Hmmm. I began a sentence first about how all are talking about soon returning to places of employment. The whens; the wheres; the circumstances of which. And immediately I groaned. So not where I want to tread today!
Instead, I have just been eating my lunch sitting in front of the kitchen window that looks out back at the bird feeders, and the birds that feed at them. And the whole time, was serenaded by a titmouse who between tugging sunflower seeds out of the feeder, and poking at the dogwood branches to place them within, sang out her whole range of mezzo-soprano melodies, unconcerned by the 20 degrees farenheit chill, that “feels like” 9 degrees farenheit due to wind chill, unconcerned by that very active wind that is making that chill and shoving me indoors all day, because I, as noted in a previous post or two, do not enjoy how much work it is for me to walk against chilly winds, nevermind pedal my bicycle into their press.
So, the titmouse (family paridae) and her considerably larger, similar in so many ways except size, blue jay (family corvidae) compatriots: They, both species, stay put year round, have attentive crests that rise and fall, hang out in mixed crowds, are not shy about grabbing their desired portion of the food, are also of prominent voice providing a mix of songs and calls that carry over most any intervening noises, are delightful to watch, and seem to stare back at me almost as one of us looks at ourself in the mirror, open-eyed and objectively.
I am grateful for the signs of spring, one being that a day this cold has quickly become an oddity, not the norm. But I miss the private silence that a new snowfall imposes, such that the titmouse, the blue jay, even the constantly background chattering house sparrows, are hushed, just briefly. And then, when they do call out, it is as if a forest surrounds me, as if nothing but the forest and its free, safe dwellers is surrounding me and there is no strong sugar maple felled for aesthetic nor for fear reasons, no hefty red oak having only car hoods and roofs as a destination for its generously shed acorns, no beeches scratched along their bodies with initials and arrow-pierced hearts, no big-tooth aspens rising without community, solo, like power poles strung with cable, no tulip poplars flowering for none but those power lines, the windows of houses almost larger than their property dimensions, the chainlink fences against which they have rubbed for decades. I miss that mystery of new snow cover.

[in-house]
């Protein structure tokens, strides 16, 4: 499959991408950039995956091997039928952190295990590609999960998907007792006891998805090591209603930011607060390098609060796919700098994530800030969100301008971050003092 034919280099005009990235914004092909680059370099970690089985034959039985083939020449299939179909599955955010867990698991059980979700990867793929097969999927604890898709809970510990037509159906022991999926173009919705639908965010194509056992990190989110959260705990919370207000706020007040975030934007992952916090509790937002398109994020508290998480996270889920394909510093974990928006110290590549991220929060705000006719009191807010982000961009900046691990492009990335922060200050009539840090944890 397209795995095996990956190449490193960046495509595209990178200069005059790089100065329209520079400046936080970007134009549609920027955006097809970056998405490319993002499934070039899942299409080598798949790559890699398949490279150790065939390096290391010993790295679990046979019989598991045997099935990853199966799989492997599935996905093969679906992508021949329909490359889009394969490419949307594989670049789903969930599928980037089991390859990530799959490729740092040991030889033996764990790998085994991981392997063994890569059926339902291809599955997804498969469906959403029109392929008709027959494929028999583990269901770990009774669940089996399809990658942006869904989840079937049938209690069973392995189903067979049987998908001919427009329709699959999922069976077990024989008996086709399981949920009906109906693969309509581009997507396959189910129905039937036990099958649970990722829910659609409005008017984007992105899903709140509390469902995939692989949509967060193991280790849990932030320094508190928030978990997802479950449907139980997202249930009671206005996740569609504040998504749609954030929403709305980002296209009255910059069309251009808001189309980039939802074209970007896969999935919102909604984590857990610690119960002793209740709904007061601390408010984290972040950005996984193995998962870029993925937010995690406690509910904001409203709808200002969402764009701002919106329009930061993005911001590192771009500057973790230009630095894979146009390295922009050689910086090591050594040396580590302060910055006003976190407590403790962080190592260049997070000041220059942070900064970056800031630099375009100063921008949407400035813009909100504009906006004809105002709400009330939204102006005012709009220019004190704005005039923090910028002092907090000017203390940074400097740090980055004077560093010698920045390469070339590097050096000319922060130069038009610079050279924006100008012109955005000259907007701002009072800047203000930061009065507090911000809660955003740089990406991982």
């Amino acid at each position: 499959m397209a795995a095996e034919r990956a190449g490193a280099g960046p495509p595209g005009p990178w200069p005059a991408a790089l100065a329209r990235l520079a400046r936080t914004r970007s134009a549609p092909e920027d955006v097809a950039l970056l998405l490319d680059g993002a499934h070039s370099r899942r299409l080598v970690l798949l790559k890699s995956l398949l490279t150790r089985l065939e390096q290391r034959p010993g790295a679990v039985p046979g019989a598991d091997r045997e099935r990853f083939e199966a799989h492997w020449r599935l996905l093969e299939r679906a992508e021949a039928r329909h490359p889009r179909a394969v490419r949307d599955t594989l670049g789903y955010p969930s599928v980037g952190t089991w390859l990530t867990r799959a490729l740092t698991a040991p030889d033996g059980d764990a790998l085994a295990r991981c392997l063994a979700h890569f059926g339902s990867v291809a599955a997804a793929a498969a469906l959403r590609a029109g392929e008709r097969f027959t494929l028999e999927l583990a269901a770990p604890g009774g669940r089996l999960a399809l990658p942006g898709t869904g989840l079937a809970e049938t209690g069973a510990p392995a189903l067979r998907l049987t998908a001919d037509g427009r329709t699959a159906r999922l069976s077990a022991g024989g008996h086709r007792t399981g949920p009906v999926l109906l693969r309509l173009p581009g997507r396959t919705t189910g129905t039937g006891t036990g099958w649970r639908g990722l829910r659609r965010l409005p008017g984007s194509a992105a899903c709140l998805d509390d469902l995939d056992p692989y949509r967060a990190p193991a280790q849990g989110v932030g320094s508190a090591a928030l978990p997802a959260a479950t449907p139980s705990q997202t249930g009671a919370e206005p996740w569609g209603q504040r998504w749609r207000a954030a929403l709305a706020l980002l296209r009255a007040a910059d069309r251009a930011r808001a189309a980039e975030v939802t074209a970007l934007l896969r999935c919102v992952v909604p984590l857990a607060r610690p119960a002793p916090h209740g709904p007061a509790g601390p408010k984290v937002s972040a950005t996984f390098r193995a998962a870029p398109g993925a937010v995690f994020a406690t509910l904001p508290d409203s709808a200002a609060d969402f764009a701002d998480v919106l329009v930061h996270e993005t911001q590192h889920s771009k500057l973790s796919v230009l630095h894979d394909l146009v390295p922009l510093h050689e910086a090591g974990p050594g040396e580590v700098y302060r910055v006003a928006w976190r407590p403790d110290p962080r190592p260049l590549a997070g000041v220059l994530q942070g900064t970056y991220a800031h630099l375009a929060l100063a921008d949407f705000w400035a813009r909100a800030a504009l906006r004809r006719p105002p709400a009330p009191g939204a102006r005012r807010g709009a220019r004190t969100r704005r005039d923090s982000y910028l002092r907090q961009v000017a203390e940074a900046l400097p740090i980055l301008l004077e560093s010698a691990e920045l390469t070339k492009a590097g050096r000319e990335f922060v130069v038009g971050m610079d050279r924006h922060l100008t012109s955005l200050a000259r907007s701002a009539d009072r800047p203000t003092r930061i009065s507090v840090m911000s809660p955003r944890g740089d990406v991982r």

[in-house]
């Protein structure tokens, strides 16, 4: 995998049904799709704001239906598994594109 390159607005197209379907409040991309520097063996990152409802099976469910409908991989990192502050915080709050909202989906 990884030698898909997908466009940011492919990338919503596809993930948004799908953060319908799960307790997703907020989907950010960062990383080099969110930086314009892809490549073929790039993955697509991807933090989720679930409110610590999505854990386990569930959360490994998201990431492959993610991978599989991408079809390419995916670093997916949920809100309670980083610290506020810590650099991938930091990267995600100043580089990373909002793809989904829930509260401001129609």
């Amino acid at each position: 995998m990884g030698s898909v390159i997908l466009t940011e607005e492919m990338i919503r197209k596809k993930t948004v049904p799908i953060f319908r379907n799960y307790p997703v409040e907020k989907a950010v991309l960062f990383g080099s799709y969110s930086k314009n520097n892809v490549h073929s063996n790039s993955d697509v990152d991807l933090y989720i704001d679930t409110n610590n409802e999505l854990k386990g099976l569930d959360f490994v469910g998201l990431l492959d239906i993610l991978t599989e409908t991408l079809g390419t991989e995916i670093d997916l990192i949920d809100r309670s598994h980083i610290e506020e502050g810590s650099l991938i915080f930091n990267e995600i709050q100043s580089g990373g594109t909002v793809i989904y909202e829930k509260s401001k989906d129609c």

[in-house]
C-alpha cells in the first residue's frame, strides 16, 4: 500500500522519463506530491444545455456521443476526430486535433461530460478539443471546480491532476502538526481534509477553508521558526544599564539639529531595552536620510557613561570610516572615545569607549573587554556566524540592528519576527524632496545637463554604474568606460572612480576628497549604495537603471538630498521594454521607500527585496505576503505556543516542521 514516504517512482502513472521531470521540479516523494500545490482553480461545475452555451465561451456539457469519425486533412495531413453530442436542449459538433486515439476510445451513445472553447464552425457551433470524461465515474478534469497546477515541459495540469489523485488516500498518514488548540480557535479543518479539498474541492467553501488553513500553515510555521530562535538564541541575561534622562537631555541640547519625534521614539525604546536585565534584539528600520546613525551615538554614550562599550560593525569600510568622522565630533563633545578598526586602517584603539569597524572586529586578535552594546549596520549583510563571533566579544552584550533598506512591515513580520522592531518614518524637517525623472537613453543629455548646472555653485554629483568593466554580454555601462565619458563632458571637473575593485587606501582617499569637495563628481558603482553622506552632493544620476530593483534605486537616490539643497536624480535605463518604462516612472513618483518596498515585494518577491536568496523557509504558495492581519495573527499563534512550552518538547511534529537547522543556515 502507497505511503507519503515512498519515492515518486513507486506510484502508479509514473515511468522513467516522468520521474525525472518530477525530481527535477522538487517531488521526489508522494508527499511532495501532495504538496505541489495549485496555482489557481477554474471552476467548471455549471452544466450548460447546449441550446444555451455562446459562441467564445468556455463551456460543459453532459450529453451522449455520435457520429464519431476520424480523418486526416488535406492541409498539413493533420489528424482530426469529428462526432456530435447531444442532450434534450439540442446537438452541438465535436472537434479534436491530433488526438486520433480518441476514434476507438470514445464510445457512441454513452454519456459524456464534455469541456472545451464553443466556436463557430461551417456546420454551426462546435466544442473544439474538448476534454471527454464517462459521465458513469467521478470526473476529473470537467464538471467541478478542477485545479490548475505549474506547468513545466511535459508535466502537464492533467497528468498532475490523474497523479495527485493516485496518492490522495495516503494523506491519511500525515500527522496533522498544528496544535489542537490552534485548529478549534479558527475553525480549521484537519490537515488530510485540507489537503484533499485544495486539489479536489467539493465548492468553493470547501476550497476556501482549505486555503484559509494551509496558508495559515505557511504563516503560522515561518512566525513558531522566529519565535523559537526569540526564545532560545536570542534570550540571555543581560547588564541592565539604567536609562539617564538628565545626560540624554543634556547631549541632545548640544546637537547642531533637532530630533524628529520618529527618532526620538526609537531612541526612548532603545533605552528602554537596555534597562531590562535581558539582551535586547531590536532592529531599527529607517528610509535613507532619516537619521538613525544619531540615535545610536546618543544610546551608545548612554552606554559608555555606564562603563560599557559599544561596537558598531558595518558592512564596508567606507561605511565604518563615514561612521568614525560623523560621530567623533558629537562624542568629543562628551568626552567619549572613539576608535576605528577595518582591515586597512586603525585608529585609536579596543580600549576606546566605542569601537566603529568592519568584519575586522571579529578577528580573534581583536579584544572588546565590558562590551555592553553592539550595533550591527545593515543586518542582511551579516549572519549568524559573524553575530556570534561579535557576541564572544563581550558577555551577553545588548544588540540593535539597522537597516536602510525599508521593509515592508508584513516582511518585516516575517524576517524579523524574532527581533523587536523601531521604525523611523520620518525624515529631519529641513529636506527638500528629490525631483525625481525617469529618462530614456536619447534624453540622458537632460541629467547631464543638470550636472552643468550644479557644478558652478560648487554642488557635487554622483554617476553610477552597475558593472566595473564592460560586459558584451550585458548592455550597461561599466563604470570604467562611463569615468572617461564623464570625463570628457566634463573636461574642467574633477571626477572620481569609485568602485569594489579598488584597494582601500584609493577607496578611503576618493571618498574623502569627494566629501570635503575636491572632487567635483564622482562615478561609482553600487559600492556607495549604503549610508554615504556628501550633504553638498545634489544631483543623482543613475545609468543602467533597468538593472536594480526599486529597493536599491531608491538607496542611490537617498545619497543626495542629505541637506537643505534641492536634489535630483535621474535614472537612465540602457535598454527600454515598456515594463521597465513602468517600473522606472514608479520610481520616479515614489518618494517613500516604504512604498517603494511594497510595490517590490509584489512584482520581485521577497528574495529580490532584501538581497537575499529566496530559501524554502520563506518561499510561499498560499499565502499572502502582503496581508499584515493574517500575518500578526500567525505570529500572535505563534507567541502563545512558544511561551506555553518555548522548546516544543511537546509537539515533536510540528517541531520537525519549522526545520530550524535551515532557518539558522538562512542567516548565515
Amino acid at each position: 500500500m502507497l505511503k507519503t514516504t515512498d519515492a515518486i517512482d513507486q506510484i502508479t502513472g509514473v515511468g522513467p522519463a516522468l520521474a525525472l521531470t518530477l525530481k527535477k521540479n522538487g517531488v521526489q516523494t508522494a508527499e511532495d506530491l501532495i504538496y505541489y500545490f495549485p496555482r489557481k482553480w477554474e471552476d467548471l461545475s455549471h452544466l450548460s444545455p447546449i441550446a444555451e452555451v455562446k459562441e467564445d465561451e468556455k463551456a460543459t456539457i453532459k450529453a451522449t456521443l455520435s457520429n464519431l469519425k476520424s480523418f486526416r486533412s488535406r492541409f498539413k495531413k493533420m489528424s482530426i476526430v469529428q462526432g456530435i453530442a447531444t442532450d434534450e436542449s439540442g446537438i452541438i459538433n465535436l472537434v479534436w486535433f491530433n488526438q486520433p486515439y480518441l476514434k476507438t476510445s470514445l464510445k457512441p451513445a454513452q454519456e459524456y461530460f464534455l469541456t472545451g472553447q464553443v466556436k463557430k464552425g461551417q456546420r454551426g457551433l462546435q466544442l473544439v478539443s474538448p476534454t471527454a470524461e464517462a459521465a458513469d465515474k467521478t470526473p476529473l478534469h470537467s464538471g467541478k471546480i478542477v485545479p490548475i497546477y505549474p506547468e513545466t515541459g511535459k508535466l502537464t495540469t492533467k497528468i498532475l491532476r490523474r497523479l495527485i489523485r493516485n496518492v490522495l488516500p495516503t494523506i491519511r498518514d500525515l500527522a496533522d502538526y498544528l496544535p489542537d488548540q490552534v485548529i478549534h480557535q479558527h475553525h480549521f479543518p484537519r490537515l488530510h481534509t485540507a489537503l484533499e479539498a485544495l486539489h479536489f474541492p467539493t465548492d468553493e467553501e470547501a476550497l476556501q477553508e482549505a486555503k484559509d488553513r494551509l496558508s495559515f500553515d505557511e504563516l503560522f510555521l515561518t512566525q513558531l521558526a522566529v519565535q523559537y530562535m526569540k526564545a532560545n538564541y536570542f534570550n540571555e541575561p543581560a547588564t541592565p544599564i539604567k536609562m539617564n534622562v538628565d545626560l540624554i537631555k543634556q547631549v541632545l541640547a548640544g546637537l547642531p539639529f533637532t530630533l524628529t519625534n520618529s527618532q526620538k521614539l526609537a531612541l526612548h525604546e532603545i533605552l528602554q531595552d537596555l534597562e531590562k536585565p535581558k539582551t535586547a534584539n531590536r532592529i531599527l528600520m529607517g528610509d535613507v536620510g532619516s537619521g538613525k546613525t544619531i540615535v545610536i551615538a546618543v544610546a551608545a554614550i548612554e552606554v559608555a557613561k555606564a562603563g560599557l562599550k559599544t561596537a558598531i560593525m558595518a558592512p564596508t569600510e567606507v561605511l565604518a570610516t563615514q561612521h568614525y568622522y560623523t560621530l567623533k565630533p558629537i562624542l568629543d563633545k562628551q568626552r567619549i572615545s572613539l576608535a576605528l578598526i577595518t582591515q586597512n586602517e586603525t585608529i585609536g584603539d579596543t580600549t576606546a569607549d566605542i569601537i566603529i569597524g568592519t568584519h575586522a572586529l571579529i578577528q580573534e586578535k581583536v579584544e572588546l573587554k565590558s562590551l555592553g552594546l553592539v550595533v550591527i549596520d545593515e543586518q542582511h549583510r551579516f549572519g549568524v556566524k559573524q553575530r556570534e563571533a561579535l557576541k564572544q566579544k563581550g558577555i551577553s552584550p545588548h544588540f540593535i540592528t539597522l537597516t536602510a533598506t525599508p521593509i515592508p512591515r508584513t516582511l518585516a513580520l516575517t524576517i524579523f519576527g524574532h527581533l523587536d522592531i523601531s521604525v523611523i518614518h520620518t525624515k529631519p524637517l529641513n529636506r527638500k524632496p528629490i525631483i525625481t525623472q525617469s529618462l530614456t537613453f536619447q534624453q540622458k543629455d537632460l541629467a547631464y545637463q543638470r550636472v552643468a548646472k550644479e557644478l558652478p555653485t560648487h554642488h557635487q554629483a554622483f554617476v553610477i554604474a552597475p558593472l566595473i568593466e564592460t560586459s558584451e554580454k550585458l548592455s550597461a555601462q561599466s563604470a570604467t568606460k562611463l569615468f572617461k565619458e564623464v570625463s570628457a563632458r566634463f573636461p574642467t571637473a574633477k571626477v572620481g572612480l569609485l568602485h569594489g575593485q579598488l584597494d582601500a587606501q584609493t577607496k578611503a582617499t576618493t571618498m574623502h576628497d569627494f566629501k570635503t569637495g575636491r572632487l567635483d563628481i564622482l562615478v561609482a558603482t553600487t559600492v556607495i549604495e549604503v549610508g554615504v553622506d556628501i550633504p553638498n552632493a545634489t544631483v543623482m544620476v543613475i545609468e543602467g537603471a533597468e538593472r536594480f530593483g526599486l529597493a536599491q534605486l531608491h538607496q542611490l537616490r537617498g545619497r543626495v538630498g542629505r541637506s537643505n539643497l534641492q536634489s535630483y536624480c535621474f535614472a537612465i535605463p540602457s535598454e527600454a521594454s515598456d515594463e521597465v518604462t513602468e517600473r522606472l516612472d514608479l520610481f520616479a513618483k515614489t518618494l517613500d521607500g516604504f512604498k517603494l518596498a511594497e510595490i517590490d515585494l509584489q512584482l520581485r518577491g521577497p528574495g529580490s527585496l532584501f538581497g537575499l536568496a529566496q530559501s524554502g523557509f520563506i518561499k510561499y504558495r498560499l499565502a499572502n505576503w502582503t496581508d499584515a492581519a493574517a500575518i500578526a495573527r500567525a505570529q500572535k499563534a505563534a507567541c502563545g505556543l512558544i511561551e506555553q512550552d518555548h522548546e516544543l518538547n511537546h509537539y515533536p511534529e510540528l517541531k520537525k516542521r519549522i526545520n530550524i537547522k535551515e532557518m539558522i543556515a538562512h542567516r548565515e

But I am grateful that the presently relatively barren signs of spring, portend leafing–yellow, lime green, deep green, swarthy red, striped, speckled; and fruiting–especially berries the size of a comma to berries that fill my palm, and drupes (fruits with stone centers) of so many colors and textures. These will cover, will disguise, will make disappear if I half close my eyes, the structures we have designed and constructed beneath our feet, beside us, and over us, crowding, crowding. A stand of beeches, maples, ashes, oaks, pines and firs beckons me. A stand of architecturally significant homes, or office compounds unnerves me.
Well, just walked back into the kitchen, and then out to the back porch briefly. Simultaneously, a white breasted nuthatch was honking from the dogwood, and a downy woodpecker was hammering at the pin oak in the yard behind ours, while a crowd of house sparrows hovered around and crowded each other away from the “song bird mix” seed feeder. Petey had placed himself on the kitchen floor inside the bounds of the bright, sunlit spot provided through the west window. He is not interested in watching birds.
And now back at my desk, Maria napping beside me, has been known, frequently, to leap from a deep, snoring sleep to pointer position in front of a window across the house outside of which one of the re-emerging chipmunks may be passing. What is within her awareness center that captures that whispering footfall 35 feet and several walls and doorways away? A mystery to unravel another time. For now:
“No one can measure the depth of God’s understanding.” Isaiah 40:28c